The festival ended with a fascinating and humorous presentation by screenwriter David Roach in conversation with Graeme Simsion (of The Rosie Project fame). A chance meeting with a Master of Wine on a plane was the genesis of the documentary, Red Obsession, about China’s voracious appetite for wines produced by the great chateaux in Bordeaux. We saw clips of the film, one of my favourites featuring the owner of one of the big name chateaux (I forget which) in Bordeaux. He said it all came down to love (or lurv in his French accent) – loving the wine, loving drinking it and loving the cultivation of it grape by grape. He should know; he’d drunk something like a couple of bottles with lunch day.

Coming back to the kindness of strangers, I gave Pauline and Andrew a bottle of local Shiraz as a thank-you for looking after Bertie. Not quite in the same league as the top notch Bordeaux wines the Chinese are buying for up to $250,000 a bottle, but a token of appreciation nevertheless. I’m going to miss my new coastal community.

Singing Away the Blues

A couple of weeks ago a literary agent based in the States expressed interest in my book, Slowing Down in the Fast Lane: from Adventure to Zen and Everything in Between, and asked me to send the full manuscript. She seemed to love the concept and I had high hopes that she might want to represent me. On Monday morning, however, my hopes were dashed. Ouch! She emailed to let me know that she didn’t feel that the A-Z format worked “for the necessary emotional journey a reader must take with the author in a work of memoir.” A publisher in Queensland who loved my writing and humour said pretty much the same thing. It wasn’t so much the rejection that left me a bit flat but the thought, that after so much writing, re-writing, perfecting and polishing, I might have to embark on a total re-write.

But, of course, attempting to write a book and get it published is rarely a straightforward process. And it requires a great deal of patience and perseverance. On Monday I was lacking in both and ended up humming that Boomtown Rats song I don’t like Mondays ! That’s the thing about being self-employed, there’s no one to whinge to; you have to jolly yourself along. I’m mostly very good at motivating myself but nothing seemed to be flowing at the start of the week. It didn’t help that work was a bit thin on the ground in typical feast and famine freelance fashion.

Thankfully, however, Monday night is choir night. I decided to leave my hangdog day (and my beloved puppy dog) at home and throw myself into the singing. Our usual repertoire ranges from African harmonies, negro spiritual and chain gang songs to Russian ballads, Celtic folk tunes and sea shanties with a bit of contemporary stuff thrown in. But before we start signing, we loosen up with a workout for mind, body, voice and spirit which involves a series of meditative, breathing and vocal exercises followed by a bit of stretching and dancing around. How good it was this week to do the tongue sticking out routine – blahhhhhh, bluuuhhhh– and let go of the day’s frustration.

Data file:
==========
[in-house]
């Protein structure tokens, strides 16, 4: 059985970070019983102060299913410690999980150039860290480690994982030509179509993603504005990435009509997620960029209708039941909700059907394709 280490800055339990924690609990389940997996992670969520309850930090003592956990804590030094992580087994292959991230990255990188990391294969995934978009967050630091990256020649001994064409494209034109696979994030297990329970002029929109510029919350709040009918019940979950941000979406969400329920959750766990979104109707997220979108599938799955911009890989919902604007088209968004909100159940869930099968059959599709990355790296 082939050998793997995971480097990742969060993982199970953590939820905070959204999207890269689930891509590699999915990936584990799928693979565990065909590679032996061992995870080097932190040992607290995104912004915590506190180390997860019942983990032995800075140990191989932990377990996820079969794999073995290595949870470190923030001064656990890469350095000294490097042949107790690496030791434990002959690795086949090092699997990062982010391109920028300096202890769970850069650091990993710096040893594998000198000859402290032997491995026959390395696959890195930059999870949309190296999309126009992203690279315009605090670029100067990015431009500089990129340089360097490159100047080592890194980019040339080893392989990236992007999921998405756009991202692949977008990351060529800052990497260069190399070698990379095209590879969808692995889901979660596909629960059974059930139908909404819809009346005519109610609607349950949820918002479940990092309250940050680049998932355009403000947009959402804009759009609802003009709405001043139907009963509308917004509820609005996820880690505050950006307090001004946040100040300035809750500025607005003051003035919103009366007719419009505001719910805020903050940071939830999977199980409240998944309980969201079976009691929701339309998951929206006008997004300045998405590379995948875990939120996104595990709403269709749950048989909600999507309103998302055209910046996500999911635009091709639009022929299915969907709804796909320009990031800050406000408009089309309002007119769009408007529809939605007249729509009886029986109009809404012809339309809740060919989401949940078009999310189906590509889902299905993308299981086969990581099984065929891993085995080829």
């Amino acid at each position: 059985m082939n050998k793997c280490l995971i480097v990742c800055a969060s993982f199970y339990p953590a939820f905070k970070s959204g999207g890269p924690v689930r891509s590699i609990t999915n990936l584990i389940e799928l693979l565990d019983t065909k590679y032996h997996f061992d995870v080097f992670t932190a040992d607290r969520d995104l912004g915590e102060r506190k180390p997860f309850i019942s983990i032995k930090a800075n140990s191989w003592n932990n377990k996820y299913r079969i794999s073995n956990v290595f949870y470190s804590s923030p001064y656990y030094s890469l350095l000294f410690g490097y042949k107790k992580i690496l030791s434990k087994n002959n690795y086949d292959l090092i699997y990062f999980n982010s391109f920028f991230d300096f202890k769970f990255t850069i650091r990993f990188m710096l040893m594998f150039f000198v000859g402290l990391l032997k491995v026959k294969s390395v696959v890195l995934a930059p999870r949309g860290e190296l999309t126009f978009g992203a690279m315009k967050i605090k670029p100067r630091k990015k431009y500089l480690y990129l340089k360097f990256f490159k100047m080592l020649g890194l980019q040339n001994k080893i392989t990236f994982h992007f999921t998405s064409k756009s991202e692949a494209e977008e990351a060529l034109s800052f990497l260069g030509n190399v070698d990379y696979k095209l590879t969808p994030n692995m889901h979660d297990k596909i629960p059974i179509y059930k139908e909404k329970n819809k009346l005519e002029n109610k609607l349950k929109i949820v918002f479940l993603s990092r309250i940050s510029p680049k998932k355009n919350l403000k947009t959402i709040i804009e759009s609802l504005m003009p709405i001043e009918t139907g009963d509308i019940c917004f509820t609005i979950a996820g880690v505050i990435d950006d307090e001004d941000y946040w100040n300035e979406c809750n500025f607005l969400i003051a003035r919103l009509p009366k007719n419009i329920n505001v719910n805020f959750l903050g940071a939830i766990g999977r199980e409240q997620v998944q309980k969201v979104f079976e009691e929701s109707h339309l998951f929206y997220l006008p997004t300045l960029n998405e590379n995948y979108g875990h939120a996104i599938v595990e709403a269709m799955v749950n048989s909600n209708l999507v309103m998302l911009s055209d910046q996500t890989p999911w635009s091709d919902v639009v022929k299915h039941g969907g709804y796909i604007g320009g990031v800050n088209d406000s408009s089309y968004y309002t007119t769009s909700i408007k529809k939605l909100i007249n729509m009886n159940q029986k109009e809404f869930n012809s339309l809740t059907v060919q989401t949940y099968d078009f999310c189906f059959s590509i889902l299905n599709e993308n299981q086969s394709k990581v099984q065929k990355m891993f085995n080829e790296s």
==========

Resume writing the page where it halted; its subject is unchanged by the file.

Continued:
I-love-singing-singing-21054900-400-400[1]

At the end of the evening our Choir Director Richard came up to me and – quite unprompted – said: “Hello Charlotte! Today is the first day of the rest of your life.” Was he a mind reader? Did he know that I had spent the day battling book and impending big birthday blues? As in, I am halfway through my life – if not more – and, well, you know, dum de dum. What do I have to show for it? So ran my inner judge and critic on Monday. “Think about your triumphs and don’t listen to the negative chatter that comes up at three in the morning,” suggested Richard. I was about to come up with a great long list of all the non-triumphs (it’s so easy to default to that) but then realised that taking a huge leap of faith and moving to Australia nearly ten years ago has to be my biggest triumph to date.

I returned home with a deep sense of gratitude that I belong to such a wonderful choir full of like-minded, supportive and creative souls – it’s no coincidence we’re called Soul Song. And then I remembered two other huge triumphs. I took part in a solo singing workshop earlier this year and sang a Buena Vista Social Club song in Spanish to the rest of the group (amazing in itself as not so long ago I’d have almost preferred to strip naked than sing a solo), and then at our recent choir retreat, I learnt how to use a microphone and experimented with the same song – giving it my all. It really is never too late to change your life and find your voice.

Feeling the fear and doing it anyway...

Feeling the fear and doing it anyway…

As for the book, I’m going to see if I get any other bites before I change the format. I didn’t really set out to write a memoir, more a humorous anthology of life adventures… and misadventures. Perhaps I’ve been marketing it in the wrong way. I might take a straw poll and get some feedback in a future blog. Who knows, perhaps by the next zero birthday, I will be a published author.

I wannabe published...

I wannabe published…